Walkers’ publications

pubs1South Pennines and the Bronte Moors – Andrew
Bibby.
This Wainwright-sized guide to the walking
opportunities in the South Pennines focuses on land opened up to
walkers by the Right to Roam legislation. The guide includes: an
introduction to the area: its landscape, history and natural history;
12 free-range rambles, graded for difficulty, that allow walkers to
choose their own route; a full-page 4-colour OS map for each walk;
special features on points of interest chosen to add to walkers’
enjoyment of the countryside; practical information for visitors; a
guide to public rights of access.

pubs2e-trails differ from most walking guides -you can download images and spoken descriptions of the highlights of the walk. You can walk without
downloading anything, but the app will bring alive the walk. The printed Guide (£1.50) includes before you start info, printed Map and directions.
The App costs £0.79p (Power In The Landscape & Charlestown
FREE), includes map, images & Commentary at all points of
interest. Download the app at iTunes or  Android Play Store, search for Pennine Horizons. Click on the application and follow the instructions to download. For list of eTrails go to the Pennine http://healthsavy.com/product/xenical/ horizons website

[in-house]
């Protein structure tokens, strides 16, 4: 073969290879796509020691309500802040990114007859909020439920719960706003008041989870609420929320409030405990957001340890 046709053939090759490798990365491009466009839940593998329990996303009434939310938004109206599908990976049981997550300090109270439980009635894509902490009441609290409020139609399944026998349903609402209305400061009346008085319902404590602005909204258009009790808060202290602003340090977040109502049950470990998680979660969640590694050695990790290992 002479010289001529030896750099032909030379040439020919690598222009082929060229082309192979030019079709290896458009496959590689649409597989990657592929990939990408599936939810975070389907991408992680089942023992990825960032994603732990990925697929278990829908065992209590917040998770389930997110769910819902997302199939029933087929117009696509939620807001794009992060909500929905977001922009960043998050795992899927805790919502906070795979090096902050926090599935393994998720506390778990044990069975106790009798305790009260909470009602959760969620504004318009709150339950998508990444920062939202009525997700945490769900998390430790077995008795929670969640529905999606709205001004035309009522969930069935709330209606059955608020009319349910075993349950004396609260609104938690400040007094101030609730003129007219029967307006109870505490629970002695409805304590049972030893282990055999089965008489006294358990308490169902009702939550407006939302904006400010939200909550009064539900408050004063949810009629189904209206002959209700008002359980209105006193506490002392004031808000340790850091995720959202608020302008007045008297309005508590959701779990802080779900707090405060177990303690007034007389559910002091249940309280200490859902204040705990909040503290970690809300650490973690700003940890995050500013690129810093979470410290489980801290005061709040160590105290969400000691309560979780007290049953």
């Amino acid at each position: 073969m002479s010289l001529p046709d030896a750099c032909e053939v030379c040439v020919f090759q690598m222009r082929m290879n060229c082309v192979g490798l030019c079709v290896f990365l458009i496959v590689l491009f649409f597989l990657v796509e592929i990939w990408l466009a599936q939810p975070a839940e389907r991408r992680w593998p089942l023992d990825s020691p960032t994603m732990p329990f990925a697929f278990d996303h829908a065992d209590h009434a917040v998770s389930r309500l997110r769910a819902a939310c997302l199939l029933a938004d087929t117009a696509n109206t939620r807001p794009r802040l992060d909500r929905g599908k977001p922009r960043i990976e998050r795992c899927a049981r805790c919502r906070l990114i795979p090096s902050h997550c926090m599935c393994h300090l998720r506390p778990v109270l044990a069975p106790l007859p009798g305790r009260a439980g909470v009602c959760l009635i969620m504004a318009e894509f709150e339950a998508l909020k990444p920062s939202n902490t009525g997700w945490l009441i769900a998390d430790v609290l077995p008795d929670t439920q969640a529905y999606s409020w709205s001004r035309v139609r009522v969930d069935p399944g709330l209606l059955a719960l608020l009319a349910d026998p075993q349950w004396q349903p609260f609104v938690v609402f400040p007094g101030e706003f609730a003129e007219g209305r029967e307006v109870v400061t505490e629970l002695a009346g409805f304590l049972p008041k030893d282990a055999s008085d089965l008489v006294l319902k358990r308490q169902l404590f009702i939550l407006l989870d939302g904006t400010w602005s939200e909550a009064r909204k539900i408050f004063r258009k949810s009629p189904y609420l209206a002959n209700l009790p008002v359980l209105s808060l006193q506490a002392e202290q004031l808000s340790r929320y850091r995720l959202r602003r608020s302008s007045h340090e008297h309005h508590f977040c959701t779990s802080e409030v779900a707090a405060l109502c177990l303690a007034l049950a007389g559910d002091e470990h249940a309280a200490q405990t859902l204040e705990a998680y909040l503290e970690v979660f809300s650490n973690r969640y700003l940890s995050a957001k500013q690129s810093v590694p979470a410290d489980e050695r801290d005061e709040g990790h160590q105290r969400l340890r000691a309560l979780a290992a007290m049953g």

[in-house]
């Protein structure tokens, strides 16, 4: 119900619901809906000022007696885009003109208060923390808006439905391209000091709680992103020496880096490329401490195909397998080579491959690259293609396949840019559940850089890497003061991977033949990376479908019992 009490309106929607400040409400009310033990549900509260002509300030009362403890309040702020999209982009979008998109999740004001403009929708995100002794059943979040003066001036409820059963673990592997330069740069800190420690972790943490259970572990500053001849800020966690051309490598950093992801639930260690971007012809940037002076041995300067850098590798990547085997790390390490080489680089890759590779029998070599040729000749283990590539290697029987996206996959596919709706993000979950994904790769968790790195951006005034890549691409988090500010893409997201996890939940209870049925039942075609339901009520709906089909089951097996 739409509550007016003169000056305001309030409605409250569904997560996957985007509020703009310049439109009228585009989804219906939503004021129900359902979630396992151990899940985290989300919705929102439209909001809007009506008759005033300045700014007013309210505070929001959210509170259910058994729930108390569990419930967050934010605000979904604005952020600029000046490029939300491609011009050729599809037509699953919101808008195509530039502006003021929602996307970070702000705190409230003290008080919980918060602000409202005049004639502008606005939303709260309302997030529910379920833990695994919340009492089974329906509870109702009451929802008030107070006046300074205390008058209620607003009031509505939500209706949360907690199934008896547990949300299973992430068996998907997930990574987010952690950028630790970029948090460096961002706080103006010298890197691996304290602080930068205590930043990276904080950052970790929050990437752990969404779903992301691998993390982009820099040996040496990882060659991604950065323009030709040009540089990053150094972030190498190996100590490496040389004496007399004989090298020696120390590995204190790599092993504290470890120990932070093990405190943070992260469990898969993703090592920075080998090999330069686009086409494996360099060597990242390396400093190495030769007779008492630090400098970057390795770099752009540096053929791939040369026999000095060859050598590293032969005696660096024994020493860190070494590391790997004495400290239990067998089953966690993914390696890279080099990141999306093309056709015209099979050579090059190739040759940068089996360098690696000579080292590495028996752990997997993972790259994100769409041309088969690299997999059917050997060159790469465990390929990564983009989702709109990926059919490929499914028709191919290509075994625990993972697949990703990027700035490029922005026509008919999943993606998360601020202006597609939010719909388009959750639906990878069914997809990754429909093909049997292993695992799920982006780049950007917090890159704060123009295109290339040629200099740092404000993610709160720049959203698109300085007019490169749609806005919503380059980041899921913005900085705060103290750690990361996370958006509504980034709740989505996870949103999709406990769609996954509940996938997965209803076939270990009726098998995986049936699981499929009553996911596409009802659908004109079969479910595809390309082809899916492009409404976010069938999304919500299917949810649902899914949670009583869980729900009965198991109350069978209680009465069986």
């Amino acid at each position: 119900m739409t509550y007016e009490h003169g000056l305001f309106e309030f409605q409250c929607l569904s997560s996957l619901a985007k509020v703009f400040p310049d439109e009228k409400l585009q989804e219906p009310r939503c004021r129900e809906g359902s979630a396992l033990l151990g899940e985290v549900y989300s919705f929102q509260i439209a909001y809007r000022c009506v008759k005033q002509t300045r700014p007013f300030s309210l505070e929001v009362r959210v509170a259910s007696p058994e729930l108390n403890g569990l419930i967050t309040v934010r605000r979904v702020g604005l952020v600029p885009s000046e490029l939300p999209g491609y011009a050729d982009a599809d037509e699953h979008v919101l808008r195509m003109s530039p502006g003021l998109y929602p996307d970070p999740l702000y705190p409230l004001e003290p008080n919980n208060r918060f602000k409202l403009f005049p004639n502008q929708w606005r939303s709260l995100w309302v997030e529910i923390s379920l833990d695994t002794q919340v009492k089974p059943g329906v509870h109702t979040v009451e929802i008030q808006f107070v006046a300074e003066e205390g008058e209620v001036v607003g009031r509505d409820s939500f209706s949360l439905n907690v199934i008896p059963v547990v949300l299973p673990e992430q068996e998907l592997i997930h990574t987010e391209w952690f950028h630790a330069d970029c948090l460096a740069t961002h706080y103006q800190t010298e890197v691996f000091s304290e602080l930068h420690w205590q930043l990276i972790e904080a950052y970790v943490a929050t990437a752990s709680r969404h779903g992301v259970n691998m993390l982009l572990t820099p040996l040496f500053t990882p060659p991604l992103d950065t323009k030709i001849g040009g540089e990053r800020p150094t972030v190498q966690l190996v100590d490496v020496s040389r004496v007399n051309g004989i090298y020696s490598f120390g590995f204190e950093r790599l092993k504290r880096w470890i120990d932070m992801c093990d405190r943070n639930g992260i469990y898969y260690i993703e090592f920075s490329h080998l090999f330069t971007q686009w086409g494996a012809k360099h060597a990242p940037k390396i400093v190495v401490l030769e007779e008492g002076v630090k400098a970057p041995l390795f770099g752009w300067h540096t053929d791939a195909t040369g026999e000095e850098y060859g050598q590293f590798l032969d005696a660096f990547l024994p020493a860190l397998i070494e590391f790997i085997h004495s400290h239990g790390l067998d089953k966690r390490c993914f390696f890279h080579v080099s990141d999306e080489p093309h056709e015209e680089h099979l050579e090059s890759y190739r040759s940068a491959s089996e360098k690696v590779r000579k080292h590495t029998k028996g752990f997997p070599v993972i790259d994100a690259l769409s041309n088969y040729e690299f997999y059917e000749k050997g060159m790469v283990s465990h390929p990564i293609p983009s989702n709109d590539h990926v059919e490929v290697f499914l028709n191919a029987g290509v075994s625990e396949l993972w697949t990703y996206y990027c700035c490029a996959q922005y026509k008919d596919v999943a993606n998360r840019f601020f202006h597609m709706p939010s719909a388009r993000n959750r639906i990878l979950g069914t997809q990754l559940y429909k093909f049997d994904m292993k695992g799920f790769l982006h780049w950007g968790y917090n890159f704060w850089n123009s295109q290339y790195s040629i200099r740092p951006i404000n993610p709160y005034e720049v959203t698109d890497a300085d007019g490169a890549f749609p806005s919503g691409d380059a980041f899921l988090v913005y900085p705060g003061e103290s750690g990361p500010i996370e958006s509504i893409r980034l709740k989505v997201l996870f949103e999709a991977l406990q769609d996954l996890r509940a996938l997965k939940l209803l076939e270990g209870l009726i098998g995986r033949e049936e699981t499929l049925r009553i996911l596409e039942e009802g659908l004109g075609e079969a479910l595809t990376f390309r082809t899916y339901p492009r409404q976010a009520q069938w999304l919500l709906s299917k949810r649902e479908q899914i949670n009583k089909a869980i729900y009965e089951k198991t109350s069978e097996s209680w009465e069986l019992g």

pubs3The West Yorkshire Moors by
Christopher Goddard
– a new hand-drawn guide from Chris
Goddard; a superb work with wonderfully drawn sketches, buildings,
rocks and maps. Chris has been meticulous in his research and has spent
six years preparing this remarkable book.

The West Yorkshire Moors is an original
cartographic guide to all of West Yorkshire’s open access moorland,
large parts of which were not until recently accessible to the walkers,
fell-runners and antiquarians who wanted to explore them.

 

pubs4Gone Walkabout: 24 Walks in
the Calder Valley – Anna Carlisle.
First having
appeared in the Hebden Bridge Times and Todmorden
News
, the twenty-four walks featured in this book are
designed to have any sedentary Calder Valley dwellers haul themselves
up out of their armchairs and on to their own beautiful ‘tops’ so Close
to Home – and secondly, to take the more serious walking enthusiast
‘Further Afield’ and onto the remotest western reaches of our county –
and even into the neighbouring one.